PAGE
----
Then to figure the new unit cost, take its efficiency (with consideration to whether the "waste heat" is actually wasted or not) and divide it into the above number and multiply by the current efficiency. For instance, with a 95% efficient unit its gas use cost will be 60%/95% times the current usage - or 63% as much - a maximum 37% savings potential. This assuming all the "waste" heat is actually wasted - say if boiler is outdoors or in a detached utility room or unheated garage (which would be real risky with a boiler because of pipe freezing risk). Alternatively, if the radiated waste heat from the boiler is productively used when it is "live", maybe 10-20% of the wastage goes out the stack - so true heating efficiency in that case might be 100% minus 4 to 8% (total gas consumption used minus the 10-20% of the total 40% wastage which goes out stack) so you might currently have 92-96% effective efficiency - in which case even an extreme high efficiency (and very expensive) unit would save you at best a couple of percent on gas usage, and a normal high-efficiency (90-95% efficient) unit might potentially not save anything measureable at all, because the higher efficiency would basically just mean less "waste heat" heating the building and more from the more efficient burning in the new unit.

In some cases your gas utility or a state/local energy conservation program will help you with the calculation - there are also various life-cycle cost calculators on the web (try several to be sure the one you are using is not wacky) at government energy and EPA websites, gas and electric utilities, heating equipment manufacturers, and energy conservation sites that allow you to put in comparative efficiencies, local gas costs, annual gas usage now, etc and figure the annual savings and payback period for a higher efficiency unit. Jsut be aware that many at manufacturer and energy conservation organizations tend to overly optimistic because they are promoting total energy conservation (higher efficiency) even though it may not be economic. The EPA and GreenStar site tools appear to be overly biased for that reason, as are some appliance manufacturer sites.

As to cutting your utility bill by 70% - even assuming he meant cutting the gas consumption cost part only (not including fixed monthly portion, which is commonly around $30-40), not the total bill, that would require a new unit efficiency of 200% - which only a heat pump operating in a warmish winter environment (generally above 45-50 degrees) or pulling from ground or water body heat source could do, because a direct fired boiler cannot exceed about 99.5% efficiency - and that at great purchase cost. [Calculation - new efficiency, to save 70% on current gas usage cost, would mean new unit usage would be 30% of current usage - so 60%/new % = 30%, so new % has to be equal 200% - or 0.6/2.0=0.3]. Efficiency of 2 is nothing to a heat pump - the breakpoint between standard and "high" efficiency, under federal standard, is a Seasonal Heating Performance Factor or HSPF (amount of heat you get divided by amountof electricity to generate it) of 8 - so a higher-end standard efficiency heat pump (if your winter outdoor temps are fairly consistently on the warmer side) could potentially use about 0.6/8 = 0075 or 7.5% of current usage in the best case - but can also be more expensive if the auxiliary heating unit or elements have to operate much, especially if you gas or electric is expensive.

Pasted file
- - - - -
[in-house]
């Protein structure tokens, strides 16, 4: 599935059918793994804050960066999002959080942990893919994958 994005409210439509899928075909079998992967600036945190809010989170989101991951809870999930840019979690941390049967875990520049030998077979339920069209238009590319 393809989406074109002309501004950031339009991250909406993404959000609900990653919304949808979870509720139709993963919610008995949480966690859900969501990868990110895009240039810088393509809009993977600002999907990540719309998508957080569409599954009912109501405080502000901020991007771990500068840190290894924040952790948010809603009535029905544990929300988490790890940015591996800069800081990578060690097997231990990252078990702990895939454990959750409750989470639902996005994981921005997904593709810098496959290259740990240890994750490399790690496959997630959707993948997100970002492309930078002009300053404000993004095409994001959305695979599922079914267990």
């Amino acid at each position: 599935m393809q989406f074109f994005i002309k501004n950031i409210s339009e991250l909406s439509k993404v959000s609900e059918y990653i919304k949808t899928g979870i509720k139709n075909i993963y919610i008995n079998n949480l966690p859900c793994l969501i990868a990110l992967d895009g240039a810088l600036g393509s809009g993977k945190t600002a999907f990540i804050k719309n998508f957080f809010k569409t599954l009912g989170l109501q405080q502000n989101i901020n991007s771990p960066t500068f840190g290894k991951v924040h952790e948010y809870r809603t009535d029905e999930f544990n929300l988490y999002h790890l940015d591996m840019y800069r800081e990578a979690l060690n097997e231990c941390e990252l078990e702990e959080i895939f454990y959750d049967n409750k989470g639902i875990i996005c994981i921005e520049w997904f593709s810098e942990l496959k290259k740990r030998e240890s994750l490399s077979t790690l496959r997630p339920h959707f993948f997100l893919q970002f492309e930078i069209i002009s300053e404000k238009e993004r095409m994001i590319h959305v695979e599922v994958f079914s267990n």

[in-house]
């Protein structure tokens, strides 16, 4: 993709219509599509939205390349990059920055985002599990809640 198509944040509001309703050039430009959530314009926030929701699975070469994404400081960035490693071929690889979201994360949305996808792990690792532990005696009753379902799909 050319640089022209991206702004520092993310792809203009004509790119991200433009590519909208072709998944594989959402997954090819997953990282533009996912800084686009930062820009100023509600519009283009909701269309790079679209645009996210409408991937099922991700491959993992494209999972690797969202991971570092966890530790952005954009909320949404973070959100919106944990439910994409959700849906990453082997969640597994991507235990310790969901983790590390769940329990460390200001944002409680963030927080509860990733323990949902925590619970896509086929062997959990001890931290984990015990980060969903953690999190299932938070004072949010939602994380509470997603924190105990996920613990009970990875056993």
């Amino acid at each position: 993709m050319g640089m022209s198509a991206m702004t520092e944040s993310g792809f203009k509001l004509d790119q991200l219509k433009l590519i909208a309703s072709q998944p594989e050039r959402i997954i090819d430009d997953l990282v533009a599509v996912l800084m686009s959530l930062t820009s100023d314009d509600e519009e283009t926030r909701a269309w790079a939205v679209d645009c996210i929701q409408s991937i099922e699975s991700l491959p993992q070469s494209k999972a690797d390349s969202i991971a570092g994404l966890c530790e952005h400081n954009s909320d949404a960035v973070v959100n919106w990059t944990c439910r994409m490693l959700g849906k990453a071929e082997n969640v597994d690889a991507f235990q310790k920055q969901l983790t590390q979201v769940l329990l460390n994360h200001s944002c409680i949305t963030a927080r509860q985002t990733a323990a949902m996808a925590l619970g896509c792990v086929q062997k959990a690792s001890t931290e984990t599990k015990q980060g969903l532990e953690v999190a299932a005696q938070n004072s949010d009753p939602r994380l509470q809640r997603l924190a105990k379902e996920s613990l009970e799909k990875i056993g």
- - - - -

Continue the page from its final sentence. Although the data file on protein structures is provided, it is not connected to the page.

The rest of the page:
A heat pump can commonly easily do this as long as the average heating season heat source (outside air usually) averages a few degrees above the point where supplemental electric heat cuts in. Of course, if supplemental electric or gas heating will be needed with the heat pump unit (below about 40 something they can't pull signfiicant heat out of the outside air, so their air handler needs a supplemental heating unit attached to it), then the calculation becomes more complicated and requires looking at the average monthly temps and monthly gas usage, as well as the relative efficiencies of the heat pump and proposed supplemental heating source, and the relative costs of gas versus electricity. Also, heat pumps generally run around double or more a conventional furnace in initial installation cost, and maintenance costs are higher and the life is shorter by about half or so, so the life-cycle cost calculation commonly shows that unless the heat pump is primarily providing air conditioning (cooling), they commonly are not economic even over the long run in areas needing either long-term or significant cold snap heating.